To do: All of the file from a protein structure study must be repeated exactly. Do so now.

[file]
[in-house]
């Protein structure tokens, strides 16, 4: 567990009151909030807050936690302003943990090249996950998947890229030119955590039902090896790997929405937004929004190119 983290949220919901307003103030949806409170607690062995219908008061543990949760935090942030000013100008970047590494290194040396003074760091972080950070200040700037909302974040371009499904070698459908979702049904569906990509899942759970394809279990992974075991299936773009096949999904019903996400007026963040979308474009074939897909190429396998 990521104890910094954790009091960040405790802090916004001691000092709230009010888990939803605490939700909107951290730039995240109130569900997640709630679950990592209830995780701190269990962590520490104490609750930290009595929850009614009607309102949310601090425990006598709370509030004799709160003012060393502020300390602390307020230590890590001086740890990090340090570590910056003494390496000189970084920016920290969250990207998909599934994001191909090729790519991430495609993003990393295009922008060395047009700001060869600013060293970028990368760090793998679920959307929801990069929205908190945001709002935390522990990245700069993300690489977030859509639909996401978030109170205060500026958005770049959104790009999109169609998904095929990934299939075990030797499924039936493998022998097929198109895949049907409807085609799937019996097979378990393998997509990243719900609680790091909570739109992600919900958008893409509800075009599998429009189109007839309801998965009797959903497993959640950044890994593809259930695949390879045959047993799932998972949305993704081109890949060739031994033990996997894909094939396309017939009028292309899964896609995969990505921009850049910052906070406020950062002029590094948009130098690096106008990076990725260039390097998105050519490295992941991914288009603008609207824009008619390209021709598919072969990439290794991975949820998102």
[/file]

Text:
[in-house]
């Protein structure tokens, strides 16, 4: 567990009151909030807050936690302003943990090249996950998947890229030119955590039902090896790997929405937004929004190119 983290949220919901307003103030949806409170607690062995219908008061543990949760935090942030000013100008970047590494290194040396003074760091972080950070200040700037909302974040371009499904070698459908979702049904569906990509899942759970394809279990992974075991299936773009096949999904019903996400007026963040979308474009074939897909190429396998 990521104890910094954790009091960040405790802090916004001691000092709230009010888990939803605490939700909107951290730039995240109130569900997640709630679950990592209830995780701190269990962590520490104490609750930290009595929850009614009607309102949310601090425990006598709370509030004799709160003012060393502020300390602390307020230590890590001086740890990090340090570590910056003494390496000189970084920016920290969250990207998909599934994001191909090729790519991430495609993003990393295009922008060395047009700001060869600013060293970028990368760090793998679920959307929801990069929205908190945001709002935390522990990245700069993300690489977030859509639909996401978030109170205060500026958005770049959104790009999109169609998904095929990934299939075990030797499924039936493998022998097929198109895949049907409807085609799937019996097979378990393998997509990243719900609680790091909570739109992600919900958008893409509800075009599998429009189109007839309801998965009797959903497993959640950044890994593809259930695949390879045959047993799932998972949305993704081109890949060739031994033990996997894909094939396309017939009028292309899964896609995969990505921009850049910052906070406020950062002029590094948009130098690096106008990076990725260039390097998105050519490295992941991914288009603008609207824009008619390209021709598919072969990439290794991975949820998102």